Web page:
Navigation Links
Preventing a pandemic: Study suggests strategies for containing a flu outbreak

Though quick to caution about the many things that could go wrong, researchers say that it may be possible to contain a Southeast Asian outbreak of avian influenza in humans, buying precious time for the production of a vaccine.

Using a computer model to simulate an outbreak in a rural Southeast Asian population, the scientists have shown how a combination of strategies, including targeted administration of antivirals, quarantine and prevaccination -- even with a poorly effective vaccine -- could potentially contain an outbreak in Southeast Asia under many circumstances.

The study, by Ira Longini of Emory University and colleagues, will be published online by the journal Science, at the Science Express website, on Thursday, 4 August.

"Our findings indicate that we have reason to be somewhat hopeful. If -- or, more likely, when -- an outbreak occurs in humans, there is a chance of containing it and preventing a pandemic. However, it will require a serious effort, with major planning and coordination, and there is no guarantee of success," said coauthor Elizabeth Halloran of Emory University.

"Early intervention could at least slow the pandemic, helping to reduce morbidity until a well-matched vaccine could be produced," she said.

The danger of avian flu is that the virus could develop into a new strain that could be transmitted among humans. The virus might mutate, or it might jump over to a human already infected with the flu and then mix, or "reassort," with the human flu virus. Because humans would have little or no immune protection against this strain, it could potentially cause a massive pandemic.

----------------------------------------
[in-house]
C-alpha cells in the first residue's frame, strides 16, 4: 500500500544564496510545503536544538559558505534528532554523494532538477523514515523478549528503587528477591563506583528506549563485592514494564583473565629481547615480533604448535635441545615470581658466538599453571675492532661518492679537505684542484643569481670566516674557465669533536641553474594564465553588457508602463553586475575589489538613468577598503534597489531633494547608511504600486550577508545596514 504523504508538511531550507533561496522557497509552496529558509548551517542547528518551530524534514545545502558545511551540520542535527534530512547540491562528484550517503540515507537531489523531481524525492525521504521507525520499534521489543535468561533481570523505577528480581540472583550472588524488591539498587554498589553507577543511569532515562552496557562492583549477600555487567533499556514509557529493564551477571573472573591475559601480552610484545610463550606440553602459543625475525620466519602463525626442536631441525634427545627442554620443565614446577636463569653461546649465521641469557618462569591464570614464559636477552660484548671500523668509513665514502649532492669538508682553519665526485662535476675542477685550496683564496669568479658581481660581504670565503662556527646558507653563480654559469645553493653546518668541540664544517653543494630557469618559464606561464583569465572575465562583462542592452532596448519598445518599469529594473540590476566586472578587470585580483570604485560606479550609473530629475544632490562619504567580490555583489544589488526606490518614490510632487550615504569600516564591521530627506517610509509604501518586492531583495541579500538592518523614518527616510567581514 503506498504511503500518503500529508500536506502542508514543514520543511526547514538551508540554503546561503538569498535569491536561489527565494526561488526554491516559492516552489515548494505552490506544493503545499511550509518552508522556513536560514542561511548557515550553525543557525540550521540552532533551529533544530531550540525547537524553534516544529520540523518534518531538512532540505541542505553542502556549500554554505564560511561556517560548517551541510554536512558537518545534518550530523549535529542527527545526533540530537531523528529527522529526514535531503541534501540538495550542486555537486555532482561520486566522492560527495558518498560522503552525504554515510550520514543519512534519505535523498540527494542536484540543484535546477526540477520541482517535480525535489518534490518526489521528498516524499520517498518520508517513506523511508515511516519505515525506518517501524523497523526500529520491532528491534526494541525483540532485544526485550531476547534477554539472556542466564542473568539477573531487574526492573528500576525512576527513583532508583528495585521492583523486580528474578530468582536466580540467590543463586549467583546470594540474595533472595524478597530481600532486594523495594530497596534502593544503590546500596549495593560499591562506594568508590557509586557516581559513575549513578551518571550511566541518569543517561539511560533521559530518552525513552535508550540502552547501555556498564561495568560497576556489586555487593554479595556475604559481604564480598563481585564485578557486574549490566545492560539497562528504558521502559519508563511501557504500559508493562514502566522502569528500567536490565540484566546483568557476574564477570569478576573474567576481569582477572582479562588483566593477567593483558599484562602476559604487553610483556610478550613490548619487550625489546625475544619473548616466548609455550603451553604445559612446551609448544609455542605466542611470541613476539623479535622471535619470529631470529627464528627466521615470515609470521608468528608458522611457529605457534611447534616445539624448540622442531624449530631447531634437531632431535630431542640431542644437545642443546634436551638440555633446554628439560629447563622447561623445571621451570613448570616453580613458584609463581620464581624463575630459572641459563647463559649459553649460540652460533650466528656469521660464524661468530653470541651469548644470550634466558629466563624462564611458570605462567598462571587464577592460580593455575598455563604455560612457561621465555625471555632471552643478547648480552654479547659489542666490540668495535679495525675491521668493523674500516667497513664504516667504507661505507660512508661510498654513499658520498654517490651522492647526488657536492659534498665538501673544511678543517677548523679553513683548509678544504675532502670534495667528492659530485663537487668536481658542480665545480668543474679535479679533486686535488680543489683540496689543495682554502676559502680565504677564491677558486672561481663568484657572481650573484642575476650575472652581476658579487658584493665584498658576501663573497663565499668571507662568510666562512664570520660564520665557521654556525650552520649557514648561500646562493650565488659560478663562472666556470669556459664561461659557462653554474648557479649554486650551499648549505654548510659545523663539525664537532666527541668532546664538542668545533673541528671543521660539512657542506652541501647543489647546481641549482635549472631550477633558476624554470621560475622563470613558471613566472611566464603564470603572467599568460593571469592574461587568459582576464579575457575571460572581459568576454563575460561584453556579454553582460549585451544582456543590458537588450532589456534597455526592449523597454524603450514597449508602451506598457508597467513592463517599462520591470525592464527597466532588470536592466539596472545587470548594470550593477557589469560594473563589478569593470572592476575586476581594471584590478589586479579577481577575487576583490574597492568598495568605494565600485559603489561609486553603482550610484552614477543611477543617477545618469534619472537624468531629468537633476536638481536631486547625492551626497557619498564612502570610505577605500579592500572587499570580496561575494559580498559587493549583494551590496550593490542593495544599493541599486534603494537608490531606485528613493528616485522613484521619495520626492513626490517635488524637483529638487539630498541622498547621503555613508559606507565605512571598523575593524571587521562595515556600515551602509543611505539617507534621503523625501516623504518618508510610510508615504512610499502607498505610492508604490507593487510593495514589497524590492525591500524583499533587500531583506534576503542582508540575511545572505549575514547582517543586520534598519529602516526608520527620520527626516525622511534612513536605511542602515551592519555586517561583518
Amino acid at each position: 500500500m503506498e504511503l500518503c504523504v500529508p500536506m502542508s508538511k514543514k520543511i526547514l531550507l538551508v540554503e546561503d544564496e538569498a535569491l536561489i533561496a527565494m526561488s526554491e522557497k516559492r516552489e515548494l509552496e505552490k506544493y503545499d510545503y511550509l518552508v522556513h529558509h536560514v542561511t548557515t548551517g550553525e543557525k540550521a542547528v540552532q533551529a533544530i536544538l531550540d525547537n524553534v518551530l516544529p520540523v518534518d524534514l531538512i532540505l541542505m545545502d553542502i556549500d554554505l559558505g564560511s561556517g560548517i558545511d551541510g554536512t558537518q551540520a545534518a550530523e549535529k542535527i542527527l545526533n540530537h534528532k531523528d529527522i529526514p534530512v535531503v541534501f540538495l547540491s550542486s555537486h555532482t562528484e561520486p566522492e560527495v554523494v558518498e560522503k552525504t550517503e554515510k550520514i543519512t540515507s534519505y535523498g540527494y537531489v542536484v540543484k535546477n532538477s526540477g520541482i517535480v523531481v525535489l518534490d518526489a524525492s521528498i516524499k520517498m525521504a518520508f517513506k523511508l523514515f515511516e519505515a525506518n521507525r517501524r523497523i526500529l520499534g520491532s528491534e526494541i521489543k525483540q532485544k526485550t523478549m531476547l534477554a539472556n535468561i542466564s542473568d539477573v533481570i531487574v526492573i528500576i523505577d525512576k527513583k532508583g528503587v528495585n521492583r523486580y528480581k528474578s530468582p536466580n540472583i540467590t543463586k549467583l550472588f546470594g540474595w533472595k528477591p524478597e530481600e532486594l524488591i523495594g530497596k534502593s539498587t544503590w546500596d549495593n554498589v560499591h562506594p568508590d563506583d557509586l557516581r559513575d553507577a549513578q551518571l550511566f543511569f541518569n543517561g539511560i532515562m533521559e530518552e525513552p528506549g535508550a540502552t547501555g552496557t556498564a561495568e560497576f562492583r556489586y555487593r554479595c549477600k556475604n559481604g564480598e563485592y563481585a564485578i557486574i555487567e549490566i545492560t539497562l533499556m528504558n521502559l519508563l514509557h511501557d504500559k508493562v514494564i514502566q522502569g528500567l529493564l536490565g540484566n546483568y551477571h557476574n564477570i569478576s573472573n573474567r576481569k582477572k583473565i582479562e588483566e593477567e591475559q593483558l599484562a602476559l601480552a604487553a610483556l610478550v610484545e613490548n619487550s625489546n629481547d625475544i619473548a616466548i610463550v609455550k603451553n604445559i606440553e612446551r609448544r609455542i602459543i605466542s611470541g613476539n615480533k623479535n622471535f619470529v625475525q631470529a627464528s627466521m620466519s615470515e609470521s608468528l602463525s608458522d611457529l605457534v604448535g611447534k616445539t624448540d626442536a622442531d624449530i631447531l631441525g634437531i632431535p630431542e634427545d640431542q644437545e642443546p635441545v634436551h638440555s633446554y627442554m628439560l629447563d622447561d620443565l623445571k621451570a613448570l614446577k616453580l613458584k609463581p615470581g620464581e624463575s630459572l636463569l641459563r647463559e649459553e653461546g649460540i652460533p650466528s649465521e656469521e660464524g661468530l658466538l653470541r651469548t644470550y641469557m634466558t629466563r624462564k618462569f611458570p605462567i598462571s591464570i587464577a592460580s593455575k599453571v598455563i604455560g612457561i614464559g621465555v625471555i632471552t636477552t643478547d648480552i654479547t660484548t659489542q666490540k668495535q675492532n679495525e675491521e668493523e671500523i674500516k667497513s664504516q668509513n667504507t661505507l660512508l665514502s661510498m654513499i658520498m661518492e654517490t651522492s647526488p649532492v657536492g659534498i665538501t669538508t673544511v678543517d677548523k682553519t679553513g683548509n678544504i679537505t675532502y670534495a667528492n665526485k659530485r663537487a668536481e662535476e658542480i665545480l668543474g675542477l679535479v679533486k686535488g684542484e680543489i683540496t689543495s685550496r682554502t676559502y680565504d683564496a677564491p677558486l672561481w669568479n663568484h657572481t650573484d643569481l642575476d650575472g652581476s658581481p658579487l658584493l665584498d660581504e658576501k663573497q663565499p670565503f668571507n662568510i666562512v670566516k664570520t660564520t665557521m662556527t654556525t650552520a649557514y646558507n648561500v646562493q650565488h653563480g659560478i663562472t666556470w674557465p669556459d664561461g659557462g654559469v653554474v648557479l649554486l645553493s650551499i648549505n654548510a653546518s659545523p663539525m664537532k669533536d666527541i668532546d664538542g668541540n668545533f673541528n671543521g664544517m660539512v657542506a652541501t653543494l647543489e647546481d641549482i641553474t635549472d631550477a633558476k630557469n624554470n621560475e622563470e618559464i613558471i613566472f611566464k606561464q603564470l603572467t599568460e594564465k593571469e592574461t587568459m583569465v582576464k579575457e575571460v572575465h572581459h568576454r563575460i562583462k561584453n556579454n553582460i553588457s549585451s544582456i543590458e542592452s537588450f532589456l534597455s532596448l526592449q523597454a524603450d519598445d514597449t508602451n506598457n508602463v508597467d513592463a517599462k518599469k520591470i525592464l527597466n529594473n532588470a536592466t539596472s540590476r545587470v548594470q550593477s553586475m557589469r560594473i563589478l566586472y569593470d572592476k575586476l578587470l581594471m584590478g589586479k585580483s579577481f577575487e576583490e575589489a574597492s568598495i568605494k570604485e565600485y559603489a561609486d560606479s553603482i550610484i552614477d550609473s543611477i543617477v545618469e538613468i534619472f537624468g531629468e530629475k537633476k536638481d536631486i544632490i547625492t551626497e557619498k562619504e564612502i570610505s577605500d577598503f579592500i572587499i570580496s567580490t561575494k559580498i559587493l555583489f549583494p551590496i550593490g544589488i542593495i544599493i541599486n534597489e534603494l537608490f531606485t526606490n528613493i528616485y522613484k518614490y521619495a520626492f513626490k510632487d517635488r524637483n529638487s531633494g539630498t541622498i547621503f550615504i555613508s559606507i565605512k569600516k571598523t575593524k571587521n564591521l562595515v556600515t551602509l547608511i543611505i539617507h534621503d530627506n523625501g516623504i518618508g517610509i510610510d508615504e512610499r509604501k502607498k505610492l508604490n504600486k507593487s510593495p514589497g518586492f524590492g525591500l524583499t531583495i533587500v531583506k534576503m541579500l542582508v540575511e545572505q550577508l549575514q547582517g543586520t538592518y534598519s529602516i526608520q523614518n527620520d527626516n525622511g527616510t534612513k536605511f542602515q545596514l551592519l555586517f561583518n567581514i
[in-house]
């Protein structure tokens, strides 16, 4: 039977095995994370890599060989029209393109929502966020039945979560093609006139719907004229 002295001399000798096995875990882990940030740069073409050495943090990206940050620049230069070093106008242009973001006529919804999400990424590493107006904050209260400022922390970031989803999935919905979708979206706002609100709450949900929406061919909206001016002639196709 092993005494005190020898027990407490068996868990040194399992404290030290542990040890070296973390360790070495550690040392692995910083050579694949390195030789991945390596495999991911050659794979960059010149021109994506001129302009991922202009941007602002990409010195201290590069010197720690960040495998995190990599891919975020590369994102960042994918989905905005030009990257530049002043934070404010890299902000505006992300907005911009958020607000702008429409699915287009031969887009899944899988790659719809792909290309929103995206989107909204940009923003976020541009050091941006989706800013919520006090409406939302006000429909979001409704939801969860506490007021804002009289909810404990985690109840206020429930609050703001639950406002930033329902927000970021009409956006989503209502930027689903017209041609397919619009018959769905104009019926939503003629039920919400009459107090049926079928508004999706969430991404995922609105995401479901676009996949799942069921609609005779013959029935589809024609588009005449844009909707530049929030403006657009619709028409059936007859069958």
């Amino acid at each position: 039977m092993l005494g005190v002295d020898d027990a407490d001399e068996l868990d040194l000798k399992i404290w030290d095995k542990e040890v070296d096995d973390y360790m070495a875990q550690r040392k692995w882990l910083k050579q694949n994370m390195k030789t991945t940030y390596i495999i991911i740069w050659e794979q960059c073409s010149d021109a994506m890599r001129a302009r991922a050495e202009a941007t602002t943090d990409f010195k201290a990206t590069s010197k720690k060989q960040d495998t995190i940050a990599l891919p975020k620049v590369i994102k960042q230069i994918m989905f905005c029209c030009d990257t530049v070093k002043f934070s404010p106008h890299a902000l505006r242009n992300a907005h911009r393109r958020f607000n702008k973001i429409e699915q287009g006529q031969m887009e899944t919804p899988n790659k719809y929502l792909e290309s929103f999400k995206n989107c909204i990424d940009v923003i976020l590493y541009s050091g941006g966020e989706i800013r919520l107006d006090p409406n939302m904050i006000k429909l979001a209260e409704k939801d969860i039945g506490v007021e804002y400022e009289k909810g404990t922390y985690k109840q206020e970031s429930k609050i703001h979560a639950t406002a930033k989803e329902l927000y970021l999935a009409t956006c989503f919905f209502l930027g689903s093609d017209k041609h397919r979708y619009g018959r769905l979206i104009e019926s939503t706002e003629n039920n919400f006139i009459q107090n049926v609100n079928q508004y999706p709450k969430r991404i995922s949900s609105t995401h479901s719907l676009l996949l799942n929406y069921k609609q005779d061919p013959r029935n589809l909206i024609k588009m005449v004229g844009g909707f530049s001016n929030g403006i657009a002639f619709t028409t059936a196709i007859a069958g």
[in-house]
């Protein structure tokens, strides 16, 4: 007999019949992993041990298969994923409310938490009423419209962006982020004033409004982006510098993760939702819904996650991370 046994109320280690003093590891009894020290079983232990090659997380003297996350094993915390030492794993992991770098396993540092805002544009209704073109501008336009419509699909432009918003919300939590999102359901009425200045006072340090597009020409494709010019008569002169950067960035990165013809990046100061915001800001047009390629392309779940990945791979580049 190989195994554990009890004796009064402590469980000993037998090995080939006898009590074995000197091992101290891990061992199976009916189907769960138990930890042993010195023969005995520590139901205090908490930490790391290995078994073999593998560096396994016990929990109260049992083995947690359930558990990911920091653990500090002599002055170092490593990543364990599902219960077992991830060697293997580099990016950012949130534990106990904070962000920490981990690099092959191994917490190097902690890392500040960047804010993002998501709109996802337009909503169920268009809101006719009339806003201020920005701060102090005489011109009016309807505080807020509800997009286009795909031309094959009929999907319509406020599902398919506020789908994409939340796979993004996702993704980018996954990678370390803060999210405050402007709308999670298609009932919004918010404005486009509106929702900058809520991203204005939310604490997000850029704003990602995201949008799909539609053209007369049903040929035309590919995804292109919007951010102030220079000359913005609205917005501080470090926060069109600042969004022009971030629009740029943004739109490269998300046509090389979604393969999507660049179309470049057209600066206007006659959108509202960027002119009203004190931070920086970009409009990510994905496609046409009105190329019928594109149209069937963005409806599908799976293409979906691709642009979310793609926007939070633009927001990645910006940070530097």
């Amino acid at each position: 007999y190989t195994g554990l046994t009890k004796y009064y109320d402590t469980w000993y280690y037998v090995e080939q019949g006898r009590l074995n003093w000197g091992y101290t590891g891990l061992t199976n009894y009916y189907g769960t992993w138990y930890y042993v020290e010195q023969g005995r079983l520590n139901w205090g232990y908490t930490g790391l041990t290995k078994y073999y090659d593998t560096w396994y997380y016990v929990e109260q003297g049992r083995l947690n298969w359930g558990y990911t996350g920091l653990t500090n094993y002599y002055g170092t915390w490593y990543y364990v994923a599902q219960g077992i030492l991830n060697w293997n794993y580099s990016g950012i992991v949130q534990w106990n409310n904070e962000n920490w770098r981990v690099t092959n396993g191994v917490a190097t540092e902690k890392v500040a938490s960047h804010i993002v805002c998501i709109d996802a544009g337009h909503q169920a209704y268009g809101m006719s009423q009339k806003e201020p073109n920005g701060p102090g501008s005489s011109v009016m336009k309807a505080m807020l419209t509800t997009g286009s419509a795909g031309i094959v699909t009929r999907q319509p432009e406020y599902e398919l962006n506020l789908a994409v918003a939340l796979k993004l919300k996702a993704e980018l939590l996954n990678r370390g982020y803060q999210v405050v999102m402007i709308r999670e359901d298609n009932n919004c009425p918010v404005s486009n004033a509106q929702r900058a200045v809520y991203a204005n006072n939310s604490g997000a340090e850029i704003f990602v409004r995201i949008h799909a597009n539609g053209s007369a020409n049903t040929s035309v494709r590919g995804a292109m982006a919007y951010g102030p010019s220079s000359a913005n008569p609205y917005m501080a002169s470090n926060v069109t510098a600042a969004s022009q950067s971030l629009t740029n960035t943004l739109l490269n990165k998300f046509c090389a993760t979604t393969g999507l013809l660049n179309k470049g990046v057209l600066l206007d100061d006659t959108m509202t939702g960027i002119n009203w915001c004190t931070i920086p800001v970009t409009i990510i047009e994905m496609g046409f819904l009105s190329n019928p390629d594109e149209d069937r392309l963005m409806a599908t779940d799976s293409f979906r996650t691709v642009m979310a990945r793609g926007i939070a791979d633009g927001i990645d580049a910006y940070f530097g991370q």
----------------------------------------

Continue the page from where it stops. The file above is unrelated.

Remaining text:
"There were three influenza pandemics in the 20th century alone. The threat of another pandemic, related to avian influenza, is real and very serious. Fortunately, as the new study shows, for the first time in human history, we have a chance of stopping the spread of a new influenza strain at the source through good surve illance and aggressive use of public health measures," said Katrina Kelner, Deputy Editor, Life Sciences, at Science.

A rural Southeast Asian population is a likely place for the new strain to emerge, so Longini and his colleagues based their model on the Thai 2000 census and a previous study of the social networks in the Nang Rong District in rural Thailand.

With this information, they simulated a population of 500,000 in which individuals mixed in a variety of settings, including households, household clusters, preschool groups, schools, workplaces, and a hospital. Social settings for casual contacts, such as might take place in markets, shops, and temples, were also included.

Using the model, the researchers analyzed how the disease, starting with a single case, would spread through the population in a variety of different scenarios.

They found that targeted use of antiviral drugs could be effective for containment as long as the intervention occurred within 21 days and the virus' reproductive number (which represents the average number of people within a population someone with the disease is able to infect) had a relatively moderate value of roughly 1.6.

A process of administering antiviral drugs to the people in the same mixing groups as the infected person, called TAP for "targeted antiviral prophylaxis," could contain the outbreak as long as it reached 80 percent of the people targeted. A related strategy, GTAP, for "geographically targeted antiviral prophylaxis," which targets people within a certain geographic range of the initial case, produced similar results as long as it achieved coverage of 90 percent.

Vaccination before the outbreak, even with a vaccine that is poorly matched to the actual virus strain, increased the effectiveness of TAP and GTAP.